The hottest electronics this holiday season? Tablet computers and e-book readers, the editors of Consumer Reports expect. The best places to buy them and other items on your list, including TVs, cameras and camcorders? Online, according to CR’s readers.
CR’s Ratings of places to buy major electronics are based on this year’s annual questionnaire. In that survey of its readers, online shopping scored higher in almost every respect than did shopping at walk-in stores. Respondents made 34 percent of electronics purchases online, which is more than double the percentage from just five years ago.
Convenience is a major reason for the trend. This holiday season, according to retail-analysis firm eMarketer, price-conscious shoppers will shift some of their spending from physical stores to the Web because of the ease in finding deals online.
Shopping at walk-in stores still has its place, notably for those who like to see products up close before they buy. And some of the better retailers in CR’s Ratings are walk-in stores, although those standouts are mostly general retailers rather than chains that specialize in electronics. Below are some pros and cons for several electronics-purchasing venues.
— Dedicated websites. The top websites in CR’s annual electronics-buying survey received high scores across the board, including on price, selection, customer service and product quality. Consumers who want or need personal buying advice but still want to buy online might like Crutchfield.com, where shoppers have access to specialized advisers via phone or online chats to assist them with their orders. And Amazon.com offers a vast amount of user reviews for electronic products, neatly organized and ranked by their helpfulness as judged by fellow shoppers. BHPhotoVideo.com received the top score for product selection, while Newegg.com garnered the highest score for price.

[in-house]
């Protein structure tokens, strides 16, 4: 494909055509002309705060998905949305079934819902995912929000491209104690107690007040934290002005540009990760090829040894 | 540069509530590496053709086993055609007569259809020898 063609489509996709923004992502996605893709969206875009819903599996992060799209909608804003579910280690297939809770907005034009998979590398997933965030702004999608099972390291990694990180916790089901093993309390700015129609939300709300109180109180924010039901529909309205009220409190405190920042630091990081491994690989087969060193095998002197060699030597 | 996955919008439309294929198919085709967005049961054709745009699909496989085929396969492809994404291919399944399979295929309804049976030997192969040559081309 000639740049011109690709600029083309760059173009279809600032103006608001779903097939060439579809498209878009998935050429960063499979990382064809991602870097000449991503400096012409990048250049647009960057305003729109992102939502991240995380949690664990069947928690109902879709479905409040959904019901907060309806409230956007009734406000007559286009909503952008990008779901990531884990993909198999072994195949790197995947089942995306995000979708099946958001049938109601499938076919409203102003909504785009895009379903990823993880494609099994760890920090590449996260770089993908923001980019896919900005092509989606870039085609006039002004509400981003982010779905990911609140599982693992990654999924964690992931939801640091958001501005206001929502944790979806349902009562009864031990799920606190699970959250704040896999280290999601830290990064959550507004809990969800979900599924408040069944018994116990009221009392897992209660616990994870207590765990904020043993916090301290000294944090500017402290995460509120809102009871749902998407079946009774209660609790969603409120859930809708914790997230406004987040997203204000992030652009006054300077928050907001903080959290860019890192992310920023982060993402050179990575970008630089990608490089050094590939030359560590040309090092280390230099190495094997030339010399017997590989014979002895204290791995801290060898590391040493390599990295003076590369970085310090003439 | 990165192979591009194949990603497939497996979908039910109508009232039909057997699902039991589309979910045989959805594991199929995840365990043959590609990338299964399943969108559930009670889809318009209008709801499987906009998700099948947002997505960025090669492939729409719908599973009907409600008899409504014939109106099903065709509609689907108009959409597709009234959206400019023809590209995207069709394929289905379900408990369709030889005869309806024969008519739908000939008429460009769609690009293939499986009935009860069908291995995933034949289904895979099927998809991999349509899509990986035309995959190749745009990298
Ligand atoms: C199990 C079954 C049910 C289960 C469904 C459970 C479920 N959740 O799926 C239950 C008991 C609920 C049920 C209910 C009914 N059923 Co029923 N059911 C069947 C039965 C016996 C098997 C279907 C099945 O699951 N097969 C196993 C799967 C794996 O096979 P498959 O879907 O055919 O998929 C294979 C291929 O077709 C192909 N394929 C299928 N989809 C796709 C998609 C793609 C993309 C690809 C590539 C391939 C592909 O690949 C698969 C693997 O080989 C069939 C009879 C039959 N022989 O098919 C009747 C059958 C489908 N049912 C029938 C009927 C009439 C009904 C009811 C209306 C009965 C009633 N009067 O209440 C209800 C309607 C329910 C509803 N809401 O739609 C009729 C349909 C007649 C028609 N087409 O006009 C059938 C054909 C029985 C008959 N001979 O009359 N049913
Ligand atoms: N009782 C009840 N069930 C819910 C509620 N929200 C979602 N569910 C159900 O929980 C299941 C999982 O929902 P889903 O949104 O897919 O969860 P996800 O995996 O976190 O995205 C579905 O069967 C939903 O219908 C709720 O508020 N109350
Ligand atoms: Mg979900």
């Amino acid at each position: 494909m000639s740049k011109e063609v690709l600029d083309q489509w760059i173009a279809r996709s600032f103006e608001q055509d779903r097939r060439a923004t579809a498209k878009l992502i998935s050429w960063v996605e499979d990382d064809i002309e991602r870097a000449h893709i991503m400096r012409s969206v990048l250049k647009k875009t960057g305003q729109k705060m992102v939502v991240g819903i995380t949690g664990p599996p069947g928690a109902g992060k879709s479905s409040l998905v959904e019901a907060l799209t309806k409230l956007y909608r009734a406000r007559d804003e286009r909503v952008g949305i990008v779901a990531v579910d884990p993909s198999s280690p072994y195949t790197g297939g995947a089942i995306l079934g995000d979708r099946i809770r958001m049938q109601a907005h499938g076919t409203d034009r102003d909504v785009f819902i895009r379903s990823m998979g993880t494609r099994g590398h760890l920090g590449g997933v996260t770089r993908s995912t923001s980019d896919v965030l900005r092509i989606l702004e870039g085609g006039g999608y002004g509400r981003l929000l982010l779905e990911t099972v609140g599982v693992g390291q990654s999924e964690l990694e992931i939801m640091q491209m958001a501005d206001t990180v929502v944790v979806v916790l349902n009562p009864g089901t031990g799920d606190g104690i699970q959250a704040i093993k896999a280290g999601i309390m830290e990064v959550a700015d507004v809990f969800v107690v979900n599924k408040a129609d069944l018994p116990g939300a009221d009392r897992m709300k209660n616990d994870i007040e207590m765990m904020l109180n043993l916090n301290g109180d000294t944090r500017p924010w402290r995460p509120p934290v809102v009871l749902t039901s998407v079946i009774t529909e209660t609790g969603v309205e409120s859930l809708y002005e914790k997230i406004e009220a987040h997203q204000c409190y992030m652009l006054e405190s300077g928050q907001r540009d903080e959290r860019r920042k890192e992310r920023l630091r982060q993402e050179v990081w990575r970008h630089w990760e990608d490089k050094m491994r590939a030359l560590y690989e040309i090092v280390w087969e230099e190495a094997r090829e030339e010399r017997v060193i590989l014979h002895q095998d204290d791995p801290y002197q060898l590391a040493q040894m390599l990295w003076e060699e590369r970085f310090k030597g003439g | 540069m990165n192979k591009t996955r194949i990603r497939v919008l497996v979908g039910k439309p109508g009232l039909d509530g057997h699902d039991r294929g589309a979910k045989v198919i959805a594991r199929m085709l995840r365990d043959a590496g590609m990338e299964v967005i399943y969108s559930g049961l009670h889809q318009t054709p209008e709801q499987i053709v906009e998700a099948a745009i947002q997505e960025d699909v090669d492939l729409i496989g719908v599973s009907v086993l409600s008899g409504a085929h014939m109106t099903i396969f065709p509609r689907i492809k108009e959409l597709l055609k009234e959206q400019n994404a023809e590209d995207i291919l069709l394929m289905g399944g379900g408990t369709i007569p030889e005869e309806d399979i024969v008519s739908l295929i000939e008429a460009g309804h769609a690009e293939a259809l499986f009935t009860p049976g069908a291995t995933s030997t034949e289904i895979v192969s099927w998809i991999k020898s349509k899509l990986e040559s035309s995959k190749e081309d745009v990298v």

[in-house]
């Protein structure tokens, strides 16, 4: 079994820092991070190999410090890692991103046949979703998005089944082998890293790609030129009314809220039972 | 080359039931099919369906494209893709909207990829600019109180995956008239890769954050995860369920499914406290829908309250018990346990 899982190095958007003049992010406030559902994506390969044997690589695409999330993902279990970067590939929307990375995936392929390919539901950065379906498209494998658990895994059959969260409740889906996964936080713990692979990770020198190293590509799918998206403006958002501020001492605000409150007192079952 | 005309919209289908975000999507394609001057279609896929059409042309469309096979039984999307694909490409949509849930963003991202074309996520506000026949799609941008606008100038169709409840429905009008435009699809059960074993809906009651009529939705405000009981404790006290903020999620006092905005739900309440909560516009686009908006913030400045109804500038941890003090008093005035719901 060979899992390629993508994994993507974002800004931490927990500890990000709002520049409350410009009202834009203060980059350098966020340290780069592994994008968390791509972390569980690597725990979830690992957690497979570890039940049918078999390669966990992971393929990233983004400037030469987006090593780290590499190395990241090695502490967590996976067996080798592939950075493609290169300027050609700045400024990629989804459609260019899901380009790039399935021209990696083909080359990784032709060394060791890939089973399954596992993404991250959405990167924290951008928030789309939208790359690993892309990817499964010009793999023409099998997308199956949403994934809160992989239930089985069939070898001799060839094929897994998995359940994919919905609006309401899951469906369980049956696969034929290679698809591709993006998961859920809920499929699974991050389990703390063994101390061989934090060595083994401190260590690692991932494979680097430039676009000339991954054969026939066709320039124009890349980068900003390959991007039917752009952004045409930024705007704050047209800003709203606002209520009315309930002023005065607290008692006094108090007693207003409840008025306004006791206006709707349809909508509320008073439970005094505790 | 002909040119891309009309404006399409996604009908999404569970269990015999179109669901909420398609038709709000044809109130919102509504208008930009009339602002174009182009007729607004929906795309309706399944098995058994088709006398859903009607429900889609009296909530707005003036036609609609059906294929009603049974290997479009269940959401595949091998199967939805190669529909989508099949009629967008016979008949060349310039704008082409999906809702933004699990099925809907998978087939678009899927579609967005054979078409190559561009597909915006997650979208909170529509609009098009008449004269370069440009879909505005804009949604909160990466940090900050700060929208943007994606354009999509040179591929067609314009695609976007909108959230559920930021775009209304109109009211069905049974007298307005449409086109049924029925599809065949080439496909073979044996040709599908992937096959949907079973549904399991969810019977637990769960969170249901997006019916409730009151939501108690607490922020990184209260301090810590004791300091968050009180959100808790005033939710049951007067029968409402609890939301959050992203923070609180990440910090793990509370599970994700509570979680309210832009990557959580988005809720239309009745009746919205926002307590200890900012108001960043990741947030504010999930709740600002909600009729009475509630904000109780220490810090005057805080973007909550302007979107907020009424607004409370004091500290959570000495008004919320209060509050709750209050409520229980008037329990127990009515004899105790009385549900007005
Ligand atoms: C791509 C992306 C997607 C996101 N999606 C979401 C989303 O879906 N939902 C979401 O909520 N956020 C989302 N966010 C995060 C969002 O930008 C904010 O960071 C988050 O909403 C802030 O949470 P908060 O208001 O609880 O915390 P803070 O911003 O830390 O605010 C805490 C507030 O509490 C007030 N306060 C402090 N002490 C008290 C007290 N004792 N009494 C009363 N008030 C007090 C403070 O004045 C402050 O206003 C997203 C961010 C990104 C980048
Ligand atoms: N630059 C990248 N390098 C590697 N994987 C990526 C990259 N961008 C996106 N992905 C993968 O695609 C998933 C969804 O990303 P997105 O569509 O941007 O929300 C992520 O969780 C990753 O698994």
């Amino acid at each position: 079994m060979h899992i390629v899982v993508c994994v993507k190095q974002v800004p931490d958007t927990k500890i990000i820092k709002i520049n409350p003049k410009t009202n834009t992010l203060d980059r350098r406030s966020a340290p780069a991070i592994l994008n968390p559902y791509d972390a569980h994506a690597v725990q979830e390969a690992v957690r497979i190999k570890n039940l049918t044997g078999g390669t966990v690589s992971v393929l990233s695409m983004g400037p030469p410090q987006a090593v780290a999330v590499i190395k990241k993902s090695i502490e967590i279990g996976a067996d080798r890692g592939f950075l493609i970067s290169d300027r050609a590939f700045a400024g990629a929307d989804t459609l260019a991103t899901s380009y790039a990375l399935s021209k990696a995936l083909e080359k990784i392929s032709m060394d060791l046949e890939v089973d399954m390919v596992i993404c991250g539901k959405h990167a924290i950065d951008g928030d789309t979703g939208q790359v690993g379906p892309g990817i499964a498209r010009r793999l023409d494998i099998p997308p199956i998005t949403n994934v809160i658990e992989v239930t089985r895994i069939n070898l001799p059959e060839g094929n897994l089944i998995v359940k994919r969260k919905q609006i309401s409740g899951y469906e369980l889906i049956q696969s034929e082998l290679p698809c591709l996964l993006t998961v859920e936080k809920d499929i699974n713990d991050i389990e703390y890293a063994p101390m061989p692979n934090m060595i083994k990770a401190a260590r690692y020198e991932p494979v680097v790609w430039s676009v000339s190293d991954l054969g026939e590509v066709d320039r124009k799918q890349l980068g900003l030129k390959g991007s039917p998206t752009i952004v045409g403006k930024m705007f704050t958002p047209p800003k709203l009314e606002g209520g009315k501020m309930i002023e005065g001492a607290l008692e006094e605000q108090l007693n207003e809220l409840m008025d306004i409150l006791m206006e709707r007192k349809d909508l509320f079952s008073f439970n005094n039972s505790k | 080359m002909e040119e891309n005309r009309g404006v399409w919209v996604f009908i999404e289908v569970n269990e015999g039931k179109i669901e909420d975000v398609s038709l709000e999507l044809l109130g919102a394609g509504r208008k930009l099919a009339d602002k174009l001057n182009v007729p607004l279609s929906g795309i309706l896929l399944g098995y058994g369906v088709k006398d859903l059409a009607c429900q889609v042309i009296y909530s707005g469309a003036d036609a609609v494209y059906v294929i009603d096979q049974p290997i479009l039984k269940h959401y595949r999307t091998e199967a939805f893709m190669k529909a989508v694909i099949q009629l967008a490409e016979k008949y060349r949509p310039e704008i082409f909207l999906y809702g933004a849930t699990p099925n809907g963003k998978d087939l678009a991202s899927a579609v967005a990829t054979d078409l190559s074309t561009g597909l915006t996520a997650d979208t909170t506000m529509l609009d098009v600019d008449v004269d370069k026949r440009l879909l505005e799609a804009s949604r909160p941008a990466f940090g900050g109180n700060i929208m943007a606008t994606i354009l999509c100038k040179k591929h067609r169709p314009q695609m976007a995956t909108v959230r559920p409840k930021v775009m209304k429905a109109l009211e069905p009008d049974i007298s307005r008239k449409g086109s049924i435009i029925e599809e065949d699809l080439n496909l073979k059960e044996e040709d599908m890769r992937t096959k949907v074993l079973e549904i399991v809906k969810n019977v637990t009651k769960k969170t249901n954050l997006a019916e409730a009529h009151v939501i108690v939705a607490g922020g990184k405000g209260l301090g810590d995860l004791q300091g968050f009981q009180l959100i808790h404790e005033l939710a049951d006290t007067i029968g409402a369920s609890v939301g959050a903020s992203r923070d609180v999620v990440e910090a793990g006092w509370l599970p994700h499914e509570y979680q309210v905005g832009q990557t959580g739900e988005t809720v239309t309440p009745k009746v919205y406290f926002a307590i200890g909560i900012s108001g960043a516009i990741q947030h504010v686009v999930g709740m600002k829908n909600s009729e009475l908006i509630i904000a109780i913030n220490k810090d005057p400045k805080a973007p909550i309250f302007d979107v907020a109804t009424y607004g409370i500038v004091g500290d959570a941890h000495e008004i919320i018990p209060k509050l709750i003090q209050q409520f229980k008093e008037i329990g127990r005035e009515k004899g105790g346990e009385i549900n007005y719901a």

— Independent stores. For shoppers who want in-person assistance with their electronics purchase, an independent store is likely the best bet. In CR’s walk-in store Ratings, only the Apple Store matched independent stores in customer service and product quality. While independent stores only received an average score for prices, survey respondents indicated that they were more successful at negotiating lower prices at independent stores than at some large national retailers.
— Warehouse stores. Warehouse stores like Costco, BJ’s Wholesale Club and Sam’s Club were among the top walk-in stores for price, but all received lower scores for selection and customer service, and therefore aren’t the best option for electronics shoppers who need help with their purchases or are looking for a specific brand or model. And the annual membership fees charged by warehouse chains may negate any price savings unless consumers shop there for other items regularly.
— Major electronics chains. Electronics chains are probably still your best option when you can’t wait to buy an electronics item such as an accessory. Yet CR’s readers found Best Buy and RadioShack to be no better than middling in most respects. Some regional chains scored better than average on most attributes. Those chains included HHGregg, which has stores mostly in the South and Midwest, and P.C. Richard & Son, which has stores in the Northeast.
— Mass merchandisers. Buying major electronics at a department store or discount chain no longer necessarily requires settling for a budget brand and enduring a sales rep who doesn’t know a gigabyte from a glue gun. In this year’s survey, Sears, Target and Walmart scored as high for product quality as did specialty electronics chains. Sears and Target matched Best Buy in service, too, and Sears matched it in selection. But Walmart was below par in service and selection.
HOW TO PAY LESS
Electronics shoppers should follow these tips to save money this holiday season:
— Don’t just accept the asking price; haggle.
— Offer to pay cash in exchange for a discount.
— Say no to extended warranties.
— Consider refurbished models if they have a valid warranty and are from an established seller.
Filed Under: Consumer Reports